Serving & Storing Cheese:
Guidelines for Home
by Max McCalman and David Gibbons
- Never serve cheeses too cold; it masks all their wonderful flavors and aromas. This is the biggest mistake cheese novices make. In general, if they're in the fridge, give them at least 1 hour out of it to make sure they come to room temperature.
- Blue cheeses may get bluer quite fast, so they can be given less than an hour out of the fridge before serving.
- For soft, ripe, gooey, runny cheeses, provide a separate plate onto which they can melt and expand.
- Sharp steak knives and/or small- to medium-sized kitchen knives are all you need to cut cheeses.
- If you're using a board for cutting or presentation, be sure it is made out of an inert material: hardwood works well as do different types of nonreactive plastic and glass or stone surfaces.
- Cut all cheeses fresh; don't precut.
- Consider keeping separate knives and other utensils for each cheese or cheese type.
- Keep utensils clean by wiping them with a clean cloth napkin or thick paper towel immediately after cutting each cheese.
- Slice harder cheeses into smaller, thinner pieces.
- Slice semisoft cheeses in long wedges.
- Slice soft cheeses in shorter, thicker wedges.
- Include a portion of the rind (if applicable).
- Serve cheeses on dinner or salad plates with dinner knife and dinner (or salad or dessert) fork; add a spoon if they're gooey.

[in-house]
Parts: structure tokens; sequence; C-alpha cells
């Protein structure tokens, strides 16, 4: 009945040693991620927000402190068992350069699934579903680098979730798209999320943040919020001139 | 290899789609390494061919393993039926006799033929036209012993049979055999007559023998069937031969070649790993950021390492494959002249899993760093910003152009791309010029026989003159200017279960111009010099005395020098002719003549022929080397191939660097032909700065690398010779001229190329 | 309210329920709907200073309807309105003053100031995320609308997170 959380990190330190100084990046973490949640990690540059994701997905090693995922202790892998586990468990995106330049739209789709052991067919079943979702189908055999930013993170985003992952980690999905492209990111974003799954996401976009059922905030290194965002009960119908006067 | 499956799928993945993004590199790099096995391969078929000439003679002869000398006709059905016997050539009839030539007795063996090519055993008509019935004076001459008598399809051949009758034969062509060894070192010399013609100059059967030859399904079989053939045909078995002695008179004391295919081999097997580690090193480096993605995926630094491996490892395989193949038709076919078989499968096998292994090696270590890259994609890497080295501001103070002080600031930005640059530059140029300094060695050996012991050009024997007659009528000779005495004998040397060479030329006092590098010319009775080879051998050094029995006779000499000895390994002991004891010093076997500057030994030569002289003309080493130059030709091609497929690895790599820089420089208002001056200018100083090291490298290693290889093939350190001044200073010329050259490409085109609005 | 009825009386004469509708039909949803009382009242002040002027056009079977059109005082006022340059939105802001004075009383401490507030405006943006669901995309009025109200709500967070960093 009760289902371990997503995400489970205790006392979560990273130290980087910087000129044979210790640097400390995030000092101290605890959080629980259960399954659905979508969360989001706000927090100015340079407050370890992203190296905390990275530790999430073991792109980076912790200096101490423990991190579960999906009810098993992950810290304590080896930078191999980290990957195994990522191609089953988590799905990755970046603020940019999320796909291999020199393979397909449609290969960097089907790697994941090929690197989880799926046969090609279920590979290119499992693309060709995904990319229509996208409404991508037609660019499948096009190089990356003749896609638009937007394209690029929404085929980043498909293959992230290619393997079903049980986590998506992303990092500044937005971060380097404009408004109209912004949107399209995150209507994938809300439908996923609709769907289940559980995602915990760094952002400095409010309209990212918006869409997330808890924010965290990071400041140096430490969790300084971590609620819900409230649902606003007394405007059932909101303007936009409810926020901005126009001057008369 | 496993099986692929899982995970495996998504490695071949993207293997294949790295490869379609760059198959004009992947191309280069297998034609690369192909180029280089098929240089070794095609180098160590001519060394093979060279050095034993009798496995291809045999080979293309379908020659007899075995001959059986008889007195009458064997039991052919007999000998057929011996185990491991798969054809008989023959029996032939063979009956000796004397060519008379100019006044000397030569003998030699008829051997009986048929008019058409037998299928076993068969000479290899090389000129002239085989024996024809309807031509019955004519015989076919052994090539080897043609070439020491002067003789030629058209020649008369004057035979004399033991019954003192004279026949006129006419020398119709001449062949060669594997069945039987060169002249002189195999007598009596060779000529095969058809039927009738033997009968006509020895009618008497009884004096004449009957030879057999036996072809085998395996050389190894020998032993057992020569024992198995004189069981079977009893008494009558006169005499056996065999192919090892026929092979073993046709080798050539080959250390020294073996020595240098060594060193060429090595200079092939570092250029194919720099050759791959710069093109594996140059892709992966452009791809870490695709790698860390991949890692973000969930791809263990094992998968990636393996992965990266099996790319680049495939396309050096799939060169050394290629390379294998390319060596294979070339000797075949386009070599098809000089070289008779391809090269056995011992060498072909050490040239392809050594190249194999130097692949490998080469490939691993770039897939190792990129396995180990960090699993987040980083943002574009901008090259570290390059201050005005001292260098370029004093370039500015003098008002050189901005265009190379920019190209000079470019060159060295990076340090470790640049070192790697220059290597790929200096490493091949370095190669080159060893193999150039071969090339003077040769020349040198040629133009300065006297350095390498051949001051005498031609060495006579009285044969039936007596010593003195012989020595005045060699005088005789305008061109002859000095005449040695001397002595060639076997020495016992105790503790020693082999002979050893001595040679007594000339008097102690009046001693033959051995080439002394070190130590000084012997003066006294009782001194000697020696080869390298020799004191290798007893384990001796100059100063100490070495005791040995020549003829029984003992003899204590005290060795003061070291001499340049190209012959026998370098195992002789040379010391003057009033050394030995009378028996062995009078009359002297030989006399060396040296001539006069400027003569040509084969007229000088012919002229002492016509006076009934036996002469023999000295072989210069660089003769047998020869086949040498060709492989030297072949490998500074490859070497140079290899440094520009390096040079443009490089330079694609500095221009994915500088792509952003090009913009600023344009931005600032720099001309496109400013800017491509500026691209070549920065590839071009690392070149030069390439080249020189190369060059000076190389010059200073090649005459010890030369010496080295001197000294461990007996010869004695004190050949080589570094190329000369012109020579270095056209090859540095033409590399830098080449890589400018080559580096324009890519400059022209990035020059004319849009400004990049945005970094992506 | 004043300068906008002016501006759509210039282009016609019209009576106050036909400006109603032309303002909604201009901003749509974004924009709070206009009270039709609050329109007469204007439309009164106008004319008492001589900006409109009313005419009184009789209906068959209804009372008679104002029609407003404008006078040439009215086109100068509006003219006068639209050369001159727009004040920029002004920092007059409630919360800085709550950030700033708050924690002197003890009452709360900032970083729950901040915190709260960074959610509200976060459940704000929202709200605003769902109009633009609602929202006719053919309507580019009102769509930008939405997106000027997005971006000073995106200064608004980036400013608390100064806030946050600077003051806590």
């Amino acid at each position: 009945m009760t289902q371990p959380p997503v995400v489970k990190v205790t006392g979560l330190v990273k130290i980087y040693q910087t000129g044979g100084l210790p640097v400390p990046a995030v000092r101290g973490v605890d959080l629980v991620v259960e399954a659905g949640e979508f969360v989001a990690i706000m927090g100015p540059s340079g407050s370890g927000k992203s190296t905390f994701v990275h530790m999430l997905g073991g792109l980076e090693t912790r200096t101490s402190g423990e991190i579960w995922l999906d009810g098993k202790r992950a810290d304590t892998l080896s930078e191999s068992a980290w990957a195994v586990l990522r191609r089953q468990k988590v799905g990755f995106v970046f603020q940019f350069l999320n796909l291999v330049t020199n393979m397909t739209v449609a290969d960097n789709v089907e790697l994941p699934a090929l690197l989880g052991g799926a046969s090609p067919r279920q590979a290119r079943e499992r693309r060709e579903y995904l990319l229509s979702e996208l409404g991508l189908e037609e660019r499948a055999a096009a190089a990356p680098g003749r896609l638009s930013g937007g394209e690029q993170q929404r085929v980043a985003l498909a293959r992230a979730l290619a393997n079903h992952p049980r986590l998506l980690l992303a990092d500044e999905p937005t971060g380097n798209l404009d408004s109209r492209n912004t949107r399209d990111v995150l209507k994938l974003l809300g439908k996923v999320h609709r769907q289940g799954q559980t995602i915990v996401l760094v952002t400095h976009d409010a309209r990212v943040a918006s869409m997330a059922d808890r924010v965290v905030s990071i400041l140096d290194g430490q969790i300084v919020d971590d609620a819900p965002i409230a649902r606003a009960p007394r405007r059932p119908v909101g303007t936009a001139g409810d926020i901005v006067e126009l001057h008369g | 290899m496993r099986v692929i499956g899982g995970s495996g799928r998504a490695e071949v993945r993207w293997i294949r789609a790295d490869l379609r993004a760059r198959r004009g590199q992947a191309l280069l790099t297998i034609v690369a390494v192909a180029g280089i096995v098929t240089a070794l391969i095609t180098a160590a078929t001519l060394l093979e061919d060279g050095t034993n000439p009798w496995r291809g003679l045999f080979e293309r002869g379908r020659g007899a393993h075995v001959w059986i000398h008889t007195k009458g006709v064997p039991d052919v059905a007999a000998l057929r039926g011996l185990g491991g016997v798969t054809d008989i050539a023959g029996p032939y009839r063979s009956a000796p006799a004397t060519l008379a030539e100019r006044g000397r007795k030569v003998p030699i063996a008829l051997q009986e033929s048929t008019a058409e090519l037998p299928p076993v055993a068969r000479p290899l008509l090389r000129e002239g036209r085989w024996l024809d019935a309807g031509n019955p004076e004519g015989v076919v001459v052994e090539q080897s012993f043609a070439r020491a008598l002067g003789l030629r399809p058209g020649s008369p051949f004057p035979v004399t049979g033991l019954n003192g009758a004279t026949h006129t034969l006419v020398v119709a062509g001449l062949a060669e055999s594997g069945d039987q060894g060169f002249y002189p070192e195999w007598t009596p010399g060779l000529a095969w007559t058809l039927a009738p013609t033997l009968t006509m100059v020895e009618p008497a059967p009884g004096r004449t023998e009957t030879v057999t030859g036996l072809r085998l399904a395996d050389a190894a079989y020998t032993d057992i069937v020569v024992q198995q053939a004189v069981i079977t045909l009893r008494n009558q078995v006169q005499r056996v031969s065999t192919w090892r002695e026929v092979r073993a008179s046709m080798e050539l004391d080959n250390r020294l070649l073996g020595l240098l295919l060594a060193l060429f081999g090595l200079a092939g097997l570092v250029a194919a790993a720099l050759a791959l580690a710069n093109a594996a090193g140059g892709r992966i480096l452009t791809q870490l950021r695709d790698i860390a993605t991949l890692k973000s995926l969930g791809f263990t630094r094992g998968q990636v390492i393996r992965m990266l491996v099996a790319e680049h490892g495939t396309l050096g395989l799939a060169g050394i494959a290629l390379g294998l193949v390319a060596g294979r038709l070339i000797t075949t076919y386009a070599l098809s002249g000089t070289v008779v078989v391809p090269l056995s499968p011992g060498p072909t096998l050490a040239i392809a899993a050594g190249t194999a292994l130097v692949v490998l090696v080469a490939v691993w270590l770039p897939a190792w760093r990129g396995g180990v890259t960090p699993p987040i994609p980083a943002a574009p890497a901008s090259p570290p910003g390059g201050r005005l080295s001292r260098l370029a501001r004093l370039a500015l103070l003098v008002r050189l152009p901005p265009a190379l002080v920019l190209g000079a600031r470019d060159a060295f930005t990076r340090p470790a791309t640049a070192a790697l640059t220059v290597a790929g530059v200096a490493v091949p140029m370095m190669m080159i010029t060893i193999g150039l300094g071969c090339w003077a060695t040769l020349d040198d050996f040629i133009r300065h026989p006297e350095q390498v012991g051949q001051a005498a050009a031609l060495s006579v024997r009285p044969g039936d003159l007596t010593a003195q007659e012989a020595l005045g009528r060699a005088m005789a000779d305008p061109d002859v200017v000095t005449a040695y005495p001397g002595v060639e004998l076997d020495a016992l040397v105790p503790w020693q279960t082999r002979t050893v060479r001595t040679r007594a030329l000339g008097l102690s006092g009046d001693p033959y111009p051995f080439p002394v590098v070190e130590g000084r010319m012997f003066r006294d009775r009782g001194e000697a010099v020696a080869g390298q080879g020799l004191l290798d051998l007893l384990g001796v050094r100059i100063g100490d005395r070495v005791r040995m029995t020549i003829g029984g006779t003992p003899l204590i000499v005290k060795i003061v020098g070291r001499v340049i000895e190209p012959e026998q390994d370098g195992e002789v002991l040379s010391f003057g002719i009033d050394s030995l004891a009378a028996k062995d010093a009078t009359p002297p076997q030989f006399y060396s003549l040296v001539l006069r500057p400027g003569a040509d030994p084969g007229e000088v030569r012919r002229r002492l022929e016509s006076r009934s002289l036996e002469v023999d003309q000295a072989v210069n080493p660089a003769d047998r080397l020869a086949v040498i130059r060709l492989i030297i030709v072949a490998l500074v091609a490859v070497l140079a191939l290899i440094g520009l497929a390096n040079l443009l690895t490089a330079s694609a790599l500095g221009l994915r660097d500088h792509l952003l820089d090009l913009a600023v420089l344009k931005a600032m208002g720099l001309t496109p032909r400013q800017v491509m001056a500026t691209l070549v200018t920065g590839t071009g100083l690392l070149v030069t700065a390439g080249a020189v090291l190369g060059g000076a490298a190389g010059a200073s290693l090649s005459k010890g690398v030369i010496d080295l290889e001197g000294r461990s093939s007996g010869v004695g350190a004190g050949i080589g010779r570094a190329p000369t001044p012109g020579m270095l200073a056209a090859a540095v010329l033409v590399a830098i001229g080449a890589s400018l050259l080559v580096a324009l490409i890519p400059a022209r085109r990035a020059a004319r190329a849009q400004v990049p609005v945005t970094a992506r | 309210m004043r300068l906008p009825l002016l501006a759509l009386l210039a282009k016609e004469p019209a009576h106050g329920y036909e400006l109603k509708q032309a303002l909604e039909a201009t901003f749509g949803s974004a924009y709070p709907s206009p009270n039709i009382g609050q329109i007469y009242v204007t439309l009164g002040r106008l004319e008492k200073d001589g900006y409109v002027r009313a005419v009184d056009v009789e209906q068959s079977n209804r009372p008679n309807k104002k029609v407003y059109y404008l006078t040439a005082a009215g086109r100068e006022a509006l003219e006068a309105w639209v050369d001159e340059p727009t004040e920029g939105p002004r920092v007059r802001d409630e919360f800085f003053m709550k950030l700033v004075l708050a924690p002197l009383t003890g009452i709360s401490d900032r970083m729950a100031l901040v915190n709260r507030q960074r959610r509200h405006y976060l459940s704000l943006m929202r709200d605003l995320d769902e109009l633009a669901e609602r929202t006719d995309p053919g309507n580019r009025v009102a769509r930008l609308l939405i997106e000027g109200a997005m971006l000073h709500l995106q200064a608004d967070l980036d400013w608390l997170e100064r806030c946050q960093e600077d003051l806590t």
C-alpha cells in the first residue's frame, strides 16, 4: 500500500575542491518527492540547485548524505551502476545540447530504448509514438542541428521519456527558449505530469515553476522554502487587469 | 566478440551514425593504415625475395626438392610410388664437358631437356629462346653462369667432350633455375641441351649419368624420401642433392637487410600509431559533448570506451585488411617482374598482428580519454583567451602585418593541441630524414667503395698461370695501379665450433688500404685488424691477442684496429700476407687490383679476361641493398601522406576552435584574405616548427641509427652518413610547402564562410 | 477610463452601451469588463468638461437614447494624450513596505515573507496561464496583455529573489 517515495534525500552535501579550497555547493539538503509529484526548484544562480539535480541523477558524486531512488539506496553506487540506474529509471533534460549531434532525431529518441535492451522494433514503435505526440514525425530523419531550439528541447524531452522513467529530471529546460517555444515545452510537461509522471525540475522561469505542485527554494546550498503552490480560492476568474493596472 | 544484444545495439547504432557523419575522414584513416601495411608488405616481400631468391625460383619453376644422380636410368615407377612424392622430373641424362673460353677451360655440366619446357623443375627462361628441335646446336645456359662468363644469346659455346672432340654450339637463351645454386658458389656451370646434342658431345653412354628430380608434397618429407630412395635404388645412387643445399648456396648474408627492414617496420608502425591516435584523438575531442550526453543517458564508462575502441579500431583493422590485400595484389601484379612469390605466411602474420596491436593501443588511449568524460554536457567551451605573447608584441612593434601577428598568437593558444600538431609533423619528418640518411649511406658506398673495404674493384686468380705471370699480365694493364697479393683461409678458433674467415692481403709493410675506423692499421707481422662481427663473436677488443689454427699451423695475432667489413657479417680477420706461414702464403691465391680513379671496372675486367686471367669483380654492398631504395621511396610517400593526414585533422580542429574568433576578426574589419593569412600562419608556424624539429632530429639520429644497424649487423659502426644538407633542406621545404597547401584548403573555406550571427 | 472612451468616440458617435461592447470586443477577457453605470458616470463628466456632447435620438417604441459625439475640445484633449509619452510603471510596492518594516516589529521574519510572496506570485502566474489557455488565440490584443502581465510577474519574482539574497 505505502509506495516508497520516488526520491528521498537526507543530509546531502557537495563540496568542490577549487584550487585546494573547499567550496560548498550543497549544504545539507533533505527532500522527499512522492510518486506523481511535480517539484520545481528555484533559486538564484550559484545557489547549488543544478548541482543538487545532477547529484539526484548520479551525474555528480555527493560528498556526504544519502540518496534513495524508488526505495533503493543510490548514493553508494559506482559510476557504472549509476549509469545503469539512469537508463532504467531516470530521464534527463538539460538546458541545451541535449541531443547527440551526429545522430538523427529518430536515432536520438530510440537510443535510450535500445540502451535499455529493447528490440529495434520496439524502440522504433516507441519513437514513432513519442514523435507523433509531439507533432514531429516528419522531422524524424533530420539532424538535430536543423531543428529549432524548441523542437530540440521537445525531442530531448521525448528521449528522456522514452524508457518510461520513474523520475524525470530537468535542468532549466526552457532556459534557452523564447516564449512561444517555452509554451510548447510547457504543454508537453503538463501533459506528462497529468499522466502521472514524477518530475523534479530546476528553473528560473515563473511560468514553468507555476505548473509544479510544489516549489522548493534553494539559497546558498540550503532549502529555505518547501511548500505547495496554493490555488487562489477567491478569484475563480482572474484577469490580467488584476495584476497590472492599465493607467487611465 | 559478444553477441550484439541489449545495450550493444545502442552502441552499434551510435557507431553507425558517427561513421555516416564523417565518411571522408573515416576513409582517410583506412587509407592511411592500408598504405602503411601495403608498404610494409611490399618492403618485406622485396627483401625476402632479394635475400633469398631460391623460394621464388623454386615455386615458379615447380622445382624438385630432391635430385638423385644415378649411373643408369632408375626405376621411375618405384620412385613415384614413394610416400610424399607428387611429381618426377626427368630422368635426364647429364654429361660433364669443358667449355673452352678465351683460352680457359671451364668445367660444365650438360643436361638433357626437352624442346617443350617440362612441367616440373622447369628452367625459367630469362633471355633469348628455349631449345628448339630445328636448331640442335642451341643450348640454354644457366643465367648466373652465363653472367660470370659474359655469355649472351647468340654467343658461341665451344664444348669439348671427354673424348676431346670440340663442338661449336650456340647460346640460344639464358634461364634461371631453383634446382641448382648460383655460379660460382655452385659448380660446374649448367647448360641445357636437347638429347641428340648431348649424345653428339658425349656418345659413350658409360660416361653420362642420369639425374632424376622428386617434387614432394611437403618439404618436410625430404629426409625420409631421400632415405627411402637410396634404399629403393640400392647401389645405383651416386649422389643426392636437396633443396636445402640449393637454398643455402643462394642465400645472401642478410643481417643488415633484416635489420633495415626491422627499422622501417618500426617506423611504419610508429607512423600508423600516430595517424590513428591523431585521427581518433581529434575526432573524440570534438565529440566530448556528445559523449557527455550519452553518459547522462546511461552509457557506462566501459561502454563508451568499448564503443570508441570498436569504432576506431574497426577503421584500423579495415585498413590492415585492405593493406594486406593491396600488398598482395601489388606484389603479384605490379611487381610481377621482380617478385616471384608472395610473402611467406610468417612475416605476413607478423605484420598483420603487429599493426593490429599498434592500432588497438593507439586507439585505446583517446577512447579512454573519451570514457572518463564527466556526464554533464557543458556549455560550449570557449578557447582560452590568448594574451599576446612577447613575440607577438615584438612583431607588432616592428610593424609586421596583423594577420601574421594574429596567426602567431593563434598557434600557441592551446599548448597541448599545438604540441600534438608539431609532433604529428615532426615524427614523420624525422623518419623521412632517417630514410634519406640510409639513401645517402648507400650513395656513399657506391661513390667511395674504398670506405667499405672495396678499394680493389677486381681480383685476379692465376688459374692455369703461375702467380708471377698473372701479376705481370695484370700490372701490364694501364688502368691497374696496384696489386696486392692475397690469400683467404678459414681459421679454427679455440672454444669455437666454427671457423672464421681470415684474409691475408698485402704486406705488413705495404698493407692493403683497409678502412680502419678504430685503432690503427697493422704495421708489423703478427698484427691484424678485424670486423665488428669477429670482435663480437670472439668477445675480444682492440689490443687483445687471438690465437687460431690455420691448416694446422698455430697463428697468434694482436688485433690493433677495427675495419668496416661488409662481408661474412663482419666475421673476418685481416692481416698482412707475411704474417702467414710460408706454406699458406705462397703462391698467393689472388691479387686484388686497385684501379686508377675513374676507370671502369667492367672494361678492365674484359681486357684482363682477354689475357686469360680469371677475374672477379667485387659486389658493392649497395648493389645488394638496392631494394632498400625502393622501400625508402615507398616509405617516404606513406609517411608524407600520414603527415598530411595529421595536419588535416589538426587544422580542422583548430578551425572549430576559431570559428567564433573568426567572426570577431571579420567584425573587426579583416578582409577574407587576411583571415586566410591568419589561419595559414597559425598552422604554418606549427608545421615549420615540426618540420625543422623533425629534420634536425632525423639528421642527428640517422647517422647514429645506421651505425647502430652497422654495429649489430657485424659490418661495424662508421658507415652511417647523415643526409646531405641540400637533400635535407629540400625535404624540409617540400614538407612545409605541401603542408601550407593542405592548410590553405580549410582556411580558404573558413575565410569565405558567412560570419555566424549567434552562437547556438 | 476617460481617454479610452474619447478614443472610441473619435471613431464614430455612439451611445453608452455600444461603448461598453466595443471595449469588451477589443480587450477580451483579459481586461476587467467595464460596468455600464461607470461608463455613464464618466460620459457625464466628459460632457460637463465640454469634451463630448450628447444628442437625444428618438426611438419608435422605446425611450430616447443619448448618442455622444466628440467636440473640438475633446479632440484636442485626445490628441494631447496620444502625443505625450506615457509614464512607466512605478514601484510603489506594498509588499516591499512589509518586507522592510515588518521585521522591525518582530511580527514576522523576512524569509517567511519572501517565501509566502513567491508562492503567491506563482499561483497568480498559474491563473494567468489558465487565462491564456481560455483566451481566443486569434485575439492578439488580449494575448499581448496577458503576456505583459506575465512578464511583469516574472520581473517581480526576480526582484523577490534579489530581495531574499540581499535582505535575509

- Rewrap cheeses as they were wrapped in the store, with semipermeable paper touching the cheese and plastic wrap encasing the package; use a zip-locking bag or some scotch tape if necessary.
- Storing most cheeses, particularly firm to semisoft types, at cool room temperature conditions, away from any sources of heat or light, is fine for probably longer than you would imagine.
- For refrigerator storage, treat your cheeses like bread or any other fragile food you don't want to dry out: Put them in the vegetable drawer—or perhaps the smaller cold-cuts tray—if possible alongside other foods that provide some moisture (vegetables and/or other cheeses).
Lessons for Connoisseurship from a Maître Fromager
- by Max McCalman and David Gibbons
- Clarkson Potter 2010
- Hardcover, 384 pages; U.S. $40.00
- ISBN-10: 0307406482
- ISBN-13: 9780307406484
- Reprinted by permission.
Buy Mastering Cheese: Lessons for Connoisseurship from a Maître Fromager
This page created April 2011